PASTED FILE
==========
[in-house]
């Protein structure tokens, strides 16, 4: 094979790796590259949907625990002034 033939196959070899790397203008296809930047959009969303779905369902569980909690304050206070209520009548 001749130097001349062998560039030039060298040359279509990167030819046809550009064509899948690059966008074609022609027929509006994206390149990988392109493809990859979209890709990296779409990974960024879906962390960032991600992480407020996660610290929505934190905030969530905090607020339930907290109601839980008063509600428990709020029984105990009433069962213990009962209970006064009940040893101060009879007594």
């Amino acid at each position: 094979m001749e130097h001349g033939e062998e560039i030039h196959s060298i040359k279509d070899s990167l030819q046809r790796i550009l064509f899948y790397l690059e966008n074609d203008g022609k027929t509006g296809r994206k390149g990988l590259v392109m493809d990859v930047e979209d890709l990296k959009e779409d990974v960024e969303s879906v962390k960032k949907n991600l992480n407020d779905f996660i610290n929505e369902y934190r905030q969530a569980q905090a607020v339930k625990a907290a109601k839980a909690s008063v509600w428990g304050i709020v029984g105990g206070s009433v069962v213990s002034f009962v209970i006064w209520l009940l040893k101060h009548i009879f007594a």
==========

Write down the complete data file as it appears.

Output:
[in-house]
């Protein structure tokens, strides 16, 4: 094979790796590259949907625990002034 033939196959070899790397203008296809930047959009969303779905369902569980909690304050206070209520009548 001749130097001349062998560039030039060298040359279509990167030819046809550009064509899948690059966008074609022609027929509006994206390149990988392109493809990859979209890709990296779409990974960024879906962390960032991600992480407020996660610290929505934190905030969530905090607020339930907290109601839980008063509600428990709020029984105990009433069962213990009962209970006064009940040893101060009879007594």
């Amino acid at each position: 094979m001749e130097h001349g033939e062998e560039i030039h196959s060298i040359k279509d070899s990167l030819q046809r790796i550009l064509f899948y790397l690059e966008n074609d203008g022609k027929t509006g296809r994206k390149g990988l590259v392109m493809d990859v930047e979209d890709l990296k959009e779409d990974v960024e969303s879906v962390k960032k949907n991600l992480n407020d779905f996660i610290n929505e369902y934190r905030q969530a569980q905090a607020v339930k625990a907290a109601k839980a909690s008063v509600w428990g304050i709020v029984g105990g206070s009433v069962v213990s002034f009962v209970i006064w209520l009940l040893k101060h009548i009879f007594a």